Robel Pole Probably “_______” most used (research studies) method in last 30+ years If protocol the same, then may have _________ reasonable expectation that results from one study in one region might be comparable to another even if not the same observers/techs did all the sampling Original testing/evaluation done in _________ prairie. Has been used in other grassland/shrubland types but generally not validated for those. ____________ (dm) values usually reported, not “true” estimate of biomass
Robel “mods” Some have made bands/segments 0.5 dm. Can therefore record to 1.0 vs. 1.5 vs. 2.0 vs. 2.5….etc. Uresk, D.W. and T.A. Benzon. 2007. Monitoring with a modified Robel Pole on meadows in the central Black Hills of South Dakota. Western North American Naturalist 67(1):46-50. Made first band a 0 (zero)
Example of Data Eastern Meadowlark vs. Grasshopper Sparrow ________ (Ft. Riley, KS 2005) VOR (Mean + SE)
Nudds Was a biologist (vertebrate), Ontario Canada Studied shrubland/woodland ecosystems Published in “national/international” journal (The Wildlife Society Bulletin) Assess ___________:at multiple heights/ layers “Eye” can ______ but recommended “fixed” point, points Distance from board: _________________!
Nudds Board Made of wood _____with ______(i.e., ?? cm) alternating dark and light segments (5-6) Toss “ring” for random placement or systematically place along line transect >1-? m Looking at ground level Looking at down level
Generally, “read” from 1 random direction for each for _____ sample Variable distance _____ board Read from ___ height (or 2 heights ( e.g., lower levels kneeling, upper levels standing) Pictured here was extra pole for distance “away” and height to read (all 1 m)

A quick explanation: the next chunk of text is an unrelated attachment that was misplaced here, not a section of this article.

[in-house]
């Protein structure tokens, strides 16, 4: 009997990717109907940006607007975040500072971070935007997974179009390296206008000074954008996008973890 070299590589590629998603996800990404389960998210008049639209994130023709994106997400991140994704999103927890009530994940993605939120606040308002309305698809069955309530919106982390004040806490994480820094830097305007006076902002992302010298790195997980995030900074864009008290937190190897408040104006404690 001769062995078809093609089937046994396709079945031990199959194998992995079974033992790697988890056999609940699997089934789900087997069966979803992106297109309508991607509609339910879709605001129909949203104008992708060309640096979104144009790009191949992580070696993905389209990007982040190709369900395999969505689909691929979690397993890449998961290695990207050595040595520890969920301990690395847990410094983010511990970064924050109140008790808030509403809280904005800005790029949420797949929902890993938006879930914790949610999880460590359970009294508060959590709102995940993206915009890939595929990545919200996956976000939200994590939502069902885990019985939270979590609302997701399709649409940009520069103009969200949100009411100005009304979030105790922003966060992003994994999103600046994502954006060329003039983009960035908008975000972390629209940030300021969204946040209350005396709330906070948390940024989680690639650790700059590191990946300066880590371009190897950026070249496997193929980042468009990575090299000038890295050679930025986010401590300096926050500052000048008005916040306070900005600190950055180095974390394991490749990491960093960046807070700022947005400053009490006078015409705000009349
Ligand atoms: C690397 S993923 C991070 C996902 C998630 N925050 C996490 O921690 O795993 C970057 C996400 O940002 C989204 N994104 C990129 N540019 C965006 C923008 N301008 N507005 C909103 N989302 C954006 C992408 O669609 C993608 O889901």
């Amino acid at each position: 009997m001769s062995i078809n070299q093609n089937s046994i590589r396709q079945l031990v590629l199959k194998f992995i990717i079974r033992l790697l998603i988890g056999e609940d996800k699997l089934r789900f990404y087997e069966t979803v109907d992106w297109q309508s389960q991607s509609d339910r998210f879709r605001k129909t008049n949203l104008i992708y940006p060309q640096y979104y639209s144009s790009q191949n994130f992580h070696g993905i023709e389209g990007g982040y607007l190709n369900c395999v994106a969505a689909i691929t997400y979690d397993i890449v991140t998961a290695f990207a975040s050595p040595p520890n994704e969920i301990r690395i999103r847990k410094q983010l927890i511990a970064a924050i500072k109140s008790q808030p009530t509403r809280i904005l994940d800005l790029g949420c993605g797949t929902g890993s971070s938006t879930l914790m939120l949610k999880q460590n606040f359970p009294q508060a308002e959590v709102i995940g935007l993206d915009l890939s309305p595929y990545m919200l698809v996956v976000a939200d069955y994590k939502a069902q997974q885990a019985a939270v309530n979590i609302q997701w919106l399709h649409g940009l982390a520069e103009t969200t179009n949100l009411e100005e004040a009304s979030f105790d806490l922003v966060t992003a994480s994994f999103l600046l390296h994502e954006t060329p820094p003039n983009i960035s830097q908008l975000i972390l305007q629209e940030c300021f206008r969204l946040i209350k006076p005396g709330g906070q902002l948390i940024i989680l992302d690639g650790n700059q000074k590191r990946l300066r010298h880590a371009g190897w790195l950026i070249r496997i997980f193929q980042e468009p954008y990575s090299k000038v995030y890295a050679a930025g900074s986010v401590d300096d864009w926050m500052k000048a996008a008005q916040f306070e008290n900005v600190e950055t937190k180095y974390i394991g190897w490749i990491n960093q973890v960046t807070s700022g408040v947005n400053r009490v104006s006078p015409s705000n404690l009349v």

Nudds Board: Cover Classes Cover class 1 2 3 4 5 Range of Cover 0-20% >21-40% >41-60% >60-80% >80-100%
Example of Data E. Cottontail Rabbit _________ (Rio Grande 2009) Median Cover Scores Height inteval (e.g. Level 1 = 0-50 cm)
Nudds Board Probably “_______________” use (research studies) method in last 30+ years If protocol the same, then still may ___________ ______ reasonable expectation that results from one study in one region will not be comparable especially if the same observers/techs did not do all the sampling Original testing/evaluation done in ________ ______________ hardwood/conifer forests. Has been used in to assess cover in almost every other kind of habitat including cropland
Nudds Board…con’t Distance from board to observer and height (i.e., number of intervals) needs generally to be ________________. For example, taller board makes sense for a larger animal (deer, moose, elk) vs. smaller one (e. cottontail rabbit, snowshoe hare). However, this could vary within ___________. For example, some are ground nesters in forests, others nest 1-2 m above ground, others higher up yet.
Nudds Board…con’t Issue with pushing “% coverage” into a _______ ______________ For example: 18% not that different from 21%. Former scores a “1”, latter scores a “2”. Best way to improve consistency—from the start is to do ________ readings. For example, take samples from 5 points. Read all levels at each, then repeat. Compare estimates. If fairly consistent then reasonable to start sampling in earnst.
What could you measure that is meaningful to these species using Daubenmire Frame? Bare ground: more, especially for doves, means easier ________ to seeds while foraging % Grasses: greater density, especially <1 m might provide better ______________ of nest for quail % Coverage of Plants: low to moderate %, especially < 1 m high might indicate whether quail chicks (1-3 weeks old) can easily ______ through the vegetation to forage for ____________ Think Microhabitat for Bobwhite Quail or Mourning Doves 1 2 3
What could you measure that is meaningful to these species using Nudds Board? Vegetation profiles: low-to-moderate cover estimates at levels <0.5 m indicates easier _______ foraging in summer habitats Vegetation profiles: greater cover estimates in habitat, especially <1.0 m might provide better ______________ of nesting Vegetation profiles: very low in mature oak woodlot suggest well-stocked stand—increasing ________________ predators and access to __________ Think Microhabitat for Wild Turkey 1 2 3